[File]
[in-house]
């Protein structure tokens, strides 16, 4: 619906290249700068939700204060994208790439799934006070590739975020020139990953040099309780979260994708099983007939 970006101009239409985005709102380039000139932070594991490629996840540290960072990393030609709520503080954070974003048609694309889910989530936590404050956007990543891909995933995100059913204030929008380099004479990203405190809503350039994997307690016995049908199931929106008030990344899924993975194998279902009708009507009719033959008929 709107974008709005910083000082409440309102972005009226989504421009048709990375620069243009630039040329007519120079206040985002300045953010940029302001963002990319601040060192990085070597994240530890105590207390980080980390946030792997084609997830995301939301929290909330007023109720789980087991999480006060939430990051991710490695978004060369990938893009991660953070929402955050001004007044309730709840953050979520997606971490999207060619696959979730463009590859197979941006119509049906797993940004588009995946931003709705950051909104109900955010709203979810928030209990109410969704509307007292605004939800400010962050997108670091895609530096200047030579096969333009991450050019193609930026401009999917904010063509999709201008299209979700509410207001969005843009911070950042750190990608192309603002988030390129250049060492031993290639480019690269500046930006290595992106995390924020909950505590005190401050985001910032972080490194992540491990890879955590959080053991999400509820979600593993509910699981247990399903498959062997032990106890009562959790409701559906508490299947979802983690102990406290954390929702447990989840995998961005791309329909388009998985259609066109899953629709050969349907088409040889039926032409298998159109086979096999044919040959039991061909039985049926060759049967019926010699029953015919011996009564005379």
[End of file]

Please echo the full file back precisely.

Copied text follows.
[in-house]
């Protein structure tokens, strides 16, 4: 619906290249700068939700204060994208790439799934006070590739975020020139990953040099309780979260994708099983007939 970006101009239409985005709102380039000139932070594991490629996840540290960072990393030609709520503080954070974003048609694309889910989530936590404050956007990543891909995933995100059913204030929008380099004479990203405190809503350039994997307690016995049908199931929106008030990344899924993975194998279902009708009507009719033959008929 709107974008709005910083000082409440309102972005009226989504421009048709990375620069243009630039040329007519120079206040985002300045953010940029302001963002990319601040060192990085070597994240530890105590207390980080980390946030792997084609997830995301939301929290909330007023109720789980087991999480006060939430990051991710490695978004060369990938893009991660953070929402955050001004007044309730709840953050979520997606971490999207060619696959979730463009590859197979941006119509049906797993940004588009995946931003709705950051909104109900955010709203979810928030209990109410969704509307007292605004939800400010962050997108670091895609530096200047030579096969333009991450050019193609930026401009999917904010063509999709201008299209979700509410207001969005843009911070950042750190990608192309603002988030390129250049060492031993290639480019690269500046930006290595992106995390924020909950505590005190401050985001910032972080490194992540491990890879955590959080053991999400509820979600593993509910699981247990399903498959062997032990106890009562959790409701559906508490299947979802983690102990406290954390929702447990989840995998961005791309329909388009998985259609066109899953629709050969349907088409040889039926032409298998159109086979096999044919040959039991061909039985049926060759049967019926010699029953015919011996009564005379």